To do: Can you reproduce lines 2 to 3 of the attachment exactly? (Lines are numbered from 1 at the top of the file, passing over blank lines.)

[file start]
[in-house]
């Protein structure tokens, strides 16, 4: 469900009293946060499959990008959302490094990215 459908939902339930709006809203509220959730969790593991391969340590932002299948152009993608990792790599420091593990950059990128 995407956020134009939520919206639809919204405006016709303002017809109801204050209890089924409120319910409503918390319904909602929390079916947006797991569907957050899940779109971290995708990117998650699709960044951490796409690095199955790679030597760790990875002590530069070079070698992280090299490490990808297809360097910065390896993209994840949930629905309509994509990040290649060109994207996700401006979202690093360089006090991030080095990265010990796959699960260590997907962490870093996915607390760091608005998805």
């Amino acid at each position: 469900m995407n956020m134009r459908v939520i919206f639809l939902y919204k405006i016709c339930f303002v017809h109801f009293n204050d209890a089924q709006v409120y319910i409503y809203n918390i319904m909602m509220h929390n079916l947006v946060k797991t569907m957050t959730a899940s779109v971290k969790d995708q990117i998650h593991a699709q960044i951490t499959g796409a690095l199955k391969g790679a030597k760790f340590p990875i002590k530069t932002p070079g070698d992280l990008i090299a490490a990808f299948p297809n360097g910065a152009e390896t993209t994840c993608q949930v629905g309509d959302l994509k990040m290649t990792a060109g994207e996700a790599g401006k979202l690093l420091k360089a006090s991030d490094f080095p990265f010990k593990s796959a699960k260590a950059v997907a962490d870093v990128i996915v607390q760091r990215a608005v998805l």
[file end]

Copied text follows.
């Protein structure tokens, strides 16, 4: 469900009293946060499959990008959302490094990215 459908939902339930709006809203509220959730969790593991391969340590932002299948152009993608990792790599420091593990950059990128 995407956020134009939520919206639809919204405006016709303002017809109801204050209890089924409120319910409503918390319904909602929390079916947006797991569907957050899940779109971290995708990117998650699709960044951490796409690095199955790679030597760790990875002590530069070079070698992280090299490490990808297809360097910065390896993209994840949930629905309509994509990040290649060109994207996700401006979202690093360089006090991030080095990265010990796959699960260590997907962490870093996915607390760091608005998805």
């Amino acid at each position: 469900m995407n956020m134009r459908v939520i919206f639809l939902y919204k405006i016709c339930f303002v017809h109801f009293n204050d209890a089924q709006v409120y319910i409503y809203n918390i319904m909602m509220h929390n079916l947006v946060k797991t569907m957050t959730a899940s779109v971290k969790d995708q990117i998650h593991a699709q960044i951490t499959g796409a690095l199955k391969g790679a030597k760790f340590p990875i002590k530069t932002p070079g070698d992280l990008i090299a490490a990808f299948p297809n360097g910065a152009e390896t993209t994840c993608q949930v629905g309509d959302l994509k990040m290649t990792a060109g994207e996700a790599g401006k979202l690093l420091k360089a006090s991030d490094f080095p990265f010990k593990s796959a699960k260590a950059v997907a962490d870093v990128i996915v607390q760091r990215a608005v998805l």